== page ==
id like to carry around me trusty saw because although it doesn have a
wide enough set in the teeth to cut to big logs its very sharp and cuts
fast and is very good to pick up small pieces of branch wood i see that
people trimmed when im going about my usualy business. i need to make
myself a easy case that will protect the blade and saw and also the bag
id put it in. ive thought of using leather and cloth but because of the
shape it would be very hard take off. id like it to be easy and fast to
take off. itd be best if it would be able to just slip off. i was
thinking of using two very thin pieces of wood and tying them together
with a thin cord. does any one here have any other suggestions?
for a pic of the saw
I use several Japanese hand saws - they are excellent tools. I'm
thinking about the same thing. So far I just keep them in the plastic
or carboard sleeve that they come with :-) I've seen carpenters just
placing them side-by-side in their toolboxes with no covers at all.
Not sure Id do that with an expensive one but these days some of the
blades are considered disposable.
If I were to make a sleeve I'd probably go with your idea of using a
thin plywood with spacers. espeically with more than one saw, you could
make a tote like that to hold several.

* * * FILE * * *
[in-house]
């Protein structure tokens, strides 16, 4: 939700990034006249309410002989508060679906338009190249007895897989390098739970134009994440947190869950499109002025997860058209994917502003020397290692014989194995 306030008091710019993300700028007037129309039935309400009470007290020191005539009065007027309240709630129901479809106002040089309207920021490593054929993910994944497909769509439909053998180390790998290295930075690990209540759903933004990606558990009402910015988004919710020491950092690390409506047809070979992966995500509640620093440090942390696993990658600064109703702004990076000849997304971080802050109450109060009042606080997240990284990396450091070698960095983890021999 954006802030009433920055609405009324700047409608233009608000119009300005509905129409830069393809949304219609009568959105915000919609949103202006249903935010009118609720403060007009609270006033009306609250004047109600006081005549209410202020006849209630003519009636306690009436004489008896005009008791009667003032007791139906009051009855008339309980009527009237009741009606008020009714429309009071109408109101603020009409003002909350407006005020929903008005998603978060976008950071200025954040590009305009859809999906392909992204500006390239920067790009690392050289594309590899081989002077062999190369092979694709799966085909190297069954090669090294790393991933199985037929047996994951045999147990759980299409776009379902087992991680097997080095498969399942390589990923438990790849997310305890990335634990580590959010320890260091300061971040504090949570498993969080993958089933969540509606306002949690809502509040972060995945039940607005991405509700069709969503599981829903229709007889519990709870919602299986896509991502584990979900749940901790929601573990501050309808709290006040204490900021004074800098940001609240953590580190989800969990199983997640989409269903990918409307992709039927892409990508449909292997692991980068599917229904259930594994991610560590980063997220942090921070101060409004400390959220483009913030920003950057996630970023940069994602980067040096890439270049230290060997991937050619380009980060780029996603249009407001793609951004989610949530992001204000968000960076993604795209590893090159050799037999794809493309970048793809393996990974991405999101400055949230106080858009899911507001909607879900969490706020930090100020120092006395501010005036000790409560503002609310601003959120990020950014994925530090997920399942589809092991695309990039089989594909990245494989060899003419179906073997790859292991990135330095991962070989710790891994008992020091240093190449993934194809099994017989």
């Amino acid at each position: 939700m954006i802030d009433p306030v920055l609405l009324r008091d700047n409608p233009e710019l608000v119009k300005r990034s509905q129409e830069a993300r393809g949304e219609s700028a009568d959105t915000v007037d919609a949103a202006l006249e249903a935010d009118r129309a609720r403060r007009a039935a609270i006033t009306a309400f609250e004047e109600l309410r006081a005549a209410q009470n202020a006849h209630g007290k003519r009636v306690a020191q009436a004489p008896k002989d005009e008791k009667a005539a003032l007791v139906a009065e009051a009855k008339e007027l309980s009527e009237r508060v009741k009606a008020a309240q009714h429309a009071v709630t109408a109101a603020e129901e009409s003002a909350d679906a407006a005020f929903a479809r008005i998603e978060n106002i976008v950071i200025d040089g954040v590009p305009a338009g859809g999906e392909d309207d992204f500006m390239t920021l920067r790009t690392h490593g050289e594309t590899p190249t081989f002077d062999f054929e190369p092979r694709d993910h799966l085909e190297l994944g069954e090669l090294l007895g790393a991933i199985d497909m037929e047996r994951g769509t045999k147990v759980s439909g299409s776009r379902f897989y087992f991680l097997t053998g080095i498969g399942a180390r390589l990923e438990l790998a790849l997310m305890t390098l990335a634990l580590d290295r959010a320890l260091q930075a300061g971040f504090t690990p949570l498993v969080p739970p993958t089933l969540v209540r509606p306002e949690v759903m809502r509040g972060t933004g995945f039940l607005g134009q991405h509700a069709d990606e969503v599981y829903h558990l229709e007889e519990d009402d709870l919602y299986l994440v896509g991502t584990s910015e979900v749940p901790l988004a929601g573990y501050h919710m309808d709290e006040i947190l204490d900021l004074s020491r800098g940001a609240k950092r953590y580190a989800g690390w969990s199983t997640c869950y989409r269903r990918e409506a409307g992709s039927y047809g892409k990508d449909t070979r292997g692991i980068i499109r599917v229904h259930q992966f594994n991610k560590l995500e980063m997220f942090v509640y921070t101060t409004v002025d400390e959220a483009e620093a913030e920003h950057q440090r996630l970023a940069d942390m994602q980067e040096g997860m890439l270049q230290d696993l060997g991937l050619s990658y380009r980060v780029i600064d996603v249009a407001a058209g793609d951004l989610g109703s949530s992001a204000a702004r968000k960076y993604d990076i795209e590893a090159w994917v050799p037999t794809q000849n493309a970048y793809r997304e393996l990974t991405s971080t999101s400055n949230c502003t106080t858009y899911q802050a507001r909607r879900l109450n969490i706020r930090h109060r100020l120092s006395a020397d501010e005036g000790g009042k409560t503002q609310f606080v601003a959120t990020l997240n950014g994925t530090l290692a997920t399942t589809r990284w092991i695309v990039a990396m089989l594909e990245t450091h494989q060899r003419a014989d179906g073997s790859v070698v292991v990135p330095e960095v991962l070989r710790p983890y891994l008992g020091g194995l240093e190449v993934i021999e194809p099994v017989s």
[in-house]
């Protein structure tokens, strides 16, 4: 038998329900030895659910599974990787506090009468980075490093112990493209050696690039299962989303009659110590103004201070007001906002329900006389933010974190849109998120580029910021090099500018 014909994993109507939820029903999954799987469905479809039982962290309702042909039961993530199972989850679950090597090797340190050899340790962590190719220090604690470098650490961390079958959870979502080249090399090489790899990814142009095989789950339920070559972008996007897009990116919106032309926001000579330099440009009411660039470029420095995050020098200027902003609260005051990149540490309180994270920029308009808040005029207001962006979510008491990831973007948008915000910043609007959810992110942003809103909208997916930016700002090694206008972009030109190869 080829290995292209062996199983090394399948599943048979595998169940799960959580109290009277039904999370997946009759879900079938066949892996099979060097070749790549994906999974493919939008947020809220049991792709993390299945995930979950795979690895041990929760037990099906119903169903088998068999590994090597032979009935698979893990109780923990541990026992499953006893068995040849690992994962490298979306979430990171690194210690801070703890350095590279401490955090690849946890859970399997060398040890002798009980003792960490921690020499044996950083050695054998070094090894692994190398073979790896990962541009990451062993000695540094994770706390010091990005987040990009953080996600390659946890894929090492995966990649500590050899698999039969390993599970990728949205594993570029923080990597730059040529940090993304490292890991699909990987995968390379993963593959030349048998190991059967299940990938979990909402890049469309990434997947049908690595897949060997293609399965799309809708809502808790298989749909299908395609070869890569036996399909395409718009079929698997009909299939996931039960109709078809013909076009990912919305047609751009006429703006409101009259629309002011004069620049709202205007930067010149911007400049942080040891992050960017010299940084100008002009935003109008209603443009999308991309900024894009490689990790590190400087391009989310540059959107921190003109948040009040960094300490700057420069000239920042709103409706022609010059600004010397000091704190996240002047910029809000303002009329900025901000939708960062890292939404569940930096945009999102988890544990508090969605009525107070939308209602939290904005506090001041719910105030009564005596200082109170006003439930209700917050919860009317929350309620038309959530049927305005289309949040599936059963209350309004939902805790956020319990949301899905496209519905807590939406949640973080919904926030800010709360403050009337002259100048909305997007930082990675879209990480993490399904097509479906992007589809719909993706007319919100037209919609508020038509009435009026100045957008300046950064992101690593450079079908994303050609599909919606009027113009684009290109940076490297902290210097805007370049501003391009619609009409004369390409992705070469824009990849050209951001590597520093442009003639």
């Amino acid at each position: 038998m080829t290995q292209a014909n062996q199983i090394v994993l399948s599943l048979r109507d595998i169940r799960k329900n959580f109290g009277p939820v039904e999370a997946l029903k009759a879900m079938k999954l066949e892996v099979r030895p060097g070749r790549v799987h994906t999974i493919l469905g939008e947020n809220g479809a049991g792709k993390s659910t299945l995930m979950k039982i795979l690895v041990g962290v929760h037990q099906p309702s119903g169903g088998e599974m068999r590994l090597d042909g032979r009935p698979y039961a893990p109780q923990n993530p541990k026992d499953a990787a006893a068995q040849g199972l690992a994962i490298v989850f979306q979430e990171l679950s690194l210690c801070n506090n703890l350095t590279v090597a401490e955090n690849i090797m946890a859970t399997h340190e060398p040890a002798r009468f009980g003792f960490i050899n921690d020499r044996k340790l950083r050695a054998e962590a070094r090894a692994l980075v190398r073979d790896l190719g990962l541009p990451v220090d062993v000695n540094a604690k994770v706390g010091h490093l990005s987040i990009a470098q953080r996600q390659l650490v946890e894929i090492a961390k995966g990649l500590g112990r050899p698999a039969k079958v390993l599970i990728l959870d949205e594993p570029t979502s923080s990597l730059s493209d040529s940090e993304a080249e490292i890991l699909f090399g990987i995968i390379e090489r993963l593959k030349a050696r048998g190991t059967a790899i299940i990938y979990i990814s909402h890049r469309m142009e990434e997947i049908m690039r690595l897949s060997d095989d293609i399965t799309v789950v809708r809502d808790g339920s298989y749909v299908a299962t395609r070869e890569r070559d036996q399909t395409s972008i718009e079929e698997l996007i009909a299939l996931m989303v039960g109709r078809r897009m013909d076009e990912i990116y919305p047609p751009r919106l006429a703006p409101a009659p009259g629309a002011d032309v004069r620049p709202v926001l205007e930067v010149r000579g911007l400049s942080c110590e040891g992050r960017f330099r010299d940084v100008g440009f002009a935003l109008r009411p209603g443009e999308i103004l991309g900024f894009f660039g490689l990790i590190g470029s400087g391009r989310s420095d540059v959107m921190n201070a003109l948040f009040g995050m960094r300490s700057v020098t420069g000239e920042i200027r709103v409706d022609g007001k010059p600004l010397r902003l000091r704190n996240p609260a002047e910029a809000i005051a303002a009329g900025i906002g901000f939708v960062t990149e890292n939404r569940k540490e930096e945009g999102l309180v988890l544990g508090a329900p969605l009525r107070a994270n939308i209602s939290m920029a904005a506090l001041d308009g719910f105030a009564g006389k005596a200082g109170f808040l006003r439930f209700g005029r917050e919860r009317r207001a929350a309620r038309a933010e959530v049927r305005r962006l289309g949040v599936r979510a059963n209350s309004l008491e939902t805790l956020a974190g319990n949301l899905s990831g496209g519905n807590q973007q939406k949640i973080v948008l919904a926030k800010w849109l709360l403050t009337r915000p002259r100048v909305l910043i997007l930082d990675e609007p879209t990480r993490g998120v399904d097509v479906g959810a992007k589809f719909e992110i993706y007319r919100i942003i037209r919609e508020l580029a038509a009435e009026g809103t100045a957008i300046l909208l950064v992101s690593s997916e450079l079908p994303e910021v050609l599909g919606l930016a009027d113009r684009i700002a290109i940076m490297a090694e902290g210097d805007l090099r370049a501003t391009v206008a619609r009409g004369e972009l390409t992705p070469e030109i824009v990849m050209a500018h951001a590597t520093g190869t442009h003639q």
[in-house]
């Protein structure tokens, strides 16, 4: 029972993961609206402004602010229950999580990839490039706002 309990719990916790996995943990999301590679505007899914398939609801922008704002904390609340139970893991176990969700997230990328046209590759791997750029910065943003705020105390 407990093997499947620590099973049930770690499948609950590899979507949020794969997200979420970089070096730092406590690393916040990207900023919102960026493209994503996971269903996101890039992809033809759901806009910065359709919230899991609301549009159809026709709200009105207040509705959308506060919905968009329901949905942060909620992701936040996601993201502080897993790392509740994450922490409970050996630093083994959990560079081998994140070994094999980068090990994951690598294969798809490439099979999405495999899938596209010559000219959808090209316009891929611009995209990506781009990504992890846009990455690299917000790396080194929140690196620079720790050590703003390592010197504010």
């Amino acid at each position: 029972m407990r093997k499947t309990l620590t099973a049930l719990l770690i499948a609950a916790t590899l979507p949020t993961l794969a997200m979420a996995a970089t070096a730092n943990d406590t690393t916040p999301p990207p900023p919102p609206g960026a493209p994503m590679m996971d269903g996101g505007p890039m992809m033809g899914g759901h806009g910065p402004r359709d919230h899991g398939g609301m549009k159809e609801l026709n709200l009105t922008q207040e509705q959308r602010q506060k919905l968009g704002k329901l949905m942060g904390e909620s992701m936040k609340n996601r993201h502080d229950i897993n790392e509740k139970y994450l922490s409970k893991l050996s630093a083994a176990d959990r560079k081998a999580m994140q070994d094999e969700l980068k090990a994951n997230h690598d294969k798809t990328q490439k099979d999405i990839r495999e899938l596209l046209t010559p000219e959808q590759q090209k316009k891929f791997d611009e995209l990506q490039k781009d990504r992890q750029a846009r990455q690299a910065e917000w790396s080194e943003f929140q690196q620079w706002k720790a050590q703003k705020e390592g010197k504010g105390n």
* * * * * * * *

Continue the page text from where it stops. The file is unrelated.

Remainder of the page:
Another idea would be to cut two pieces of leather slightly larger than
the blade, stitch it along one side and top and use either a tie
string, snap or velcro to close the open side.
It might be a good idea to consider the possibility of moisture with
whatever method you end up using.
I'm thinking of a hinged scabbard type of set-up. Rout the profile
into a thin piece of stock, cut around it leaving 3/8" outside the
profile, cut another to match, hinge them and use neodymium magnets to
keep it shut.
I use cardboard - chipboard - for mine. Just a piece folded around the
blade and reinforced all over with duct tape. I fold the corners nearest
the handle inward so the case doesn't slip off. I also saturate the inside
Use old blue jeans legs for material. Check out the remainder bin at a
fabric store; you can find canvas and the like there.
Look at a ryoba case at your local WW store. Memorize the construction,
then sew up (or have someone sew up) a duplicate. Use self-stick Velcro
appliques instead of the tie string. You'll have to stitch the appliques
down 'cuz the glue won't hold.
Sew or glue cardboard trapezoids to canvas trapezoids. Stitch the long
edges only. Slide the handle into the wide end and out the narrow end.
In general, learn to use a sewing machine to make bog-simple straight
seams. You can whip out any number of useful yet incredibly ugly
pouches, bags and whatnot for the shop.
If you do find someone to do the sewing for you, you might want to
reconsider the traditional 6-pack in exchange. Chocolate seems to work
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